For those of you who haven’t yet picked up, or received, your copy of Suffering for Territory, here’s some sources for learning about current affairs in Zimbabwe. Inflation is currently somewhere around 4500%. I think that basically means that the price goes up before you can dig for change in your pocket. Or would that be your wheelbarrow of cash. The US has apparently offered food aid. The Times of London has an article about starvation and the “silent genocide” with the startling claim that no one seems to know what the population of Zimbabwe is anymore. Also (via boingboing) a series of Internet-related laws allowing monitoring of all phone and data traffic.

A few good blogs (1| 2| 3) seem to be out there as well… please post others if you know of them.

Summer Reading Circle: Introduction to Suffering

“I elaborate entanglements with their gnarly knots that defy orderly undoing.” (Donald Moore, Suffering for Territory, p. 9)

The first thing I noticed about Donald Moore’s Suffering for Territory is that the preface and the flap-copy both describe events in Zimbabwe since 2000– the globally significant displacement of white landowners by the Mugabe government– but the research conducted in the book occurred in the early 1990s. At first sight this looks like a way to sell the book (it’s not out of date, it’s background!), but in reality I think there is something much more complex about this book that isn’t articulated until one gets well into the intro: that this is a book for understanding why the events of the last few years make sense. Whereas the news media and the fast-paced world of journalism are excellent at covering and tracking unfolding events, especially in places with dramatic political conditions like Mugabe’s Zimbabwe, ethnography is after something that journalists (insofar as they are not really participating in what they observe) cannot articulate.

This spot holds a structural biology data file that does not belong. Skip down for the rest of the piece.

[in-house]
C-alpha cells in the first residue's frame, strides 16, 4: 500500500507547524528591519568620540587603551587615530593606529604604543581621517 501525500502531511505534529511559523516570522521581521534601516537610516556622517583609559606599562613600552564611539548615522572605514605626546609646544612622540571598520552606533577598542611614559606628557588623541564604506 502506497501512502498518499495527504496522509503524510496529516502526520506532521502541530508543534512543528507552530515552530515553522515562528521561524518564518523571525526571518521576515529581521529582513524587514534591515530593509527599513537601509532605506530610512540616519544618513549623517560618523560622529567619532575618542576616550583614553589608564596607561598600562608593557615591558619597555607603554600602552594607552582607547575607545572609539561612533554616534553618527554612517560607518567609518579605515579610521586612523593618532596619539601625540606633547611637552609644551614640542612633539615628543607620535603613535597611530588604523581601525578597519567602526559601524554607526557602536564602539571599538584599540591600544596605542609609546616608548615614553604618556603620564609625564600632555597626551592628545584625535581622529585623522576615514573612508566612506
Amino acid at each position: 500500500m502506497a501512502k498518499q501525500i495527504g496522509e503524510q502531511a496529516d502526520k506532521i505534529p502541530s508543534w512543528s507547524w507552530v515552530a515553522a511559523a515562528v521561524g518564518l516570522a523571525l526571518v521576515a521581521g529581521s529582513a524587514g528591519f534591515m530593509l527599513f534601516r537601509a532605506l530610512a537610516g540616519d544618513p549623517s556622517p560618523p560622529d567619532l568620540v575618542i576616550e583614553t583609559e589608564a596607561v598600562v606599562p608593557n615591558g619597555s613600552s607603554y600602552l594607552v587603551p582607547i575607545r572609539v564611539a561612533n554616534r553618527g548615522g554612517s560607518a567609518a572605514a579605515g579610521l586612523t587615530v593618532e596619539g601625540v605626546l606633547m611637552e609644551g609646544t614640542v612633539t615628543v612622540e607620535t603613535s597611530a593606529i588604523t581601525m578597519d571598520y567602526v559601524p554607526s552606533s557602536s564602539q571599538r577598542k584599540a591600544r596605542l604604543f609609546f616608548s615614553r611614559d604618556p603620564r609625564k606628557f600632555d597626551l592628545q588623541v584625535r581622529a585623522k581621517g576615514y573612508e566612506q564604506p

Unfortunately, that same sense-making skill that anthropologists develop is also the reason why it is so often hard for people (including authors themselves) to say what an ethnography is “about.” Certainly Donald Moore’s book is “about” Zimbabwe, and in particular, a little district in the north east called Kaerezi, and in particular a little village in that district. But to relegate the book to being merely about this village would miss the fact that it is actually (also?) about how power, sovereignty and discipline make space and place look, and happen, the way they do. But to say that it is merely a theorization of governmentality would miss the fact that it (also?) is about race, colonialism, African histories of liberation, resistance, genocide and suffering… and so on.

Fortunately for Moore, and for me, one of the perquisites of anthropology is that one can address novice and expert at the same time. I, for instance, had to look at a map to know where Zimbabwe is exactly, so I am very much a novice when it comes to one thing the book is about. But when it comes to the parade of familiar theorists (Foucault, Gramsci, Dolce and Gabanna, Appadurai, Lefbvre, James C. Scott, Chakrabarty, etc), I’m an expert whose own classes, syllabi and work have struggled to makes sense of things like governmentality, sovereignty, assemblages, articulations, situated ethnographies, space and place. The real challenge, for Moore’s book, is to integrate novice and expert– to make sense of something that is inevitably highly specific and particular, in terms that make it make sense at a global and historical level (and not only in terms of “governmentality”, but generally, as an ethnographic explanation of a situation, not just a particular place or set of people).

Of course, if you are looking for that elusive thing called fieldwork or ethnography (you know what I’m talking about, that thing that you can’t name but that when it is missing makes people say “where’s the ethnography”) then Moore’s book promises to be as rich a monograph of a specific locale as one could want: during fieldwork, Moore was detained by government officials at the airport, subjected to ruthless and pointless bureaucracy, had successive meetings with people in power overseeing his ability to work, was the subject of a public meeting deciding his fate, lived in a tent in the village, built his own mud and wattle hut, worked the fields, visited the archives, and spent on the order of ten years thinking through the experience. If this isn’t ethnography, then I’d be hard-pressed to say what is. More important however, might be trying to precisely articulate what this ethnography does that others (or other accounts that do not employ this kind of fieldwork) cannot do.

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Summer Suffering with Donald S. Moore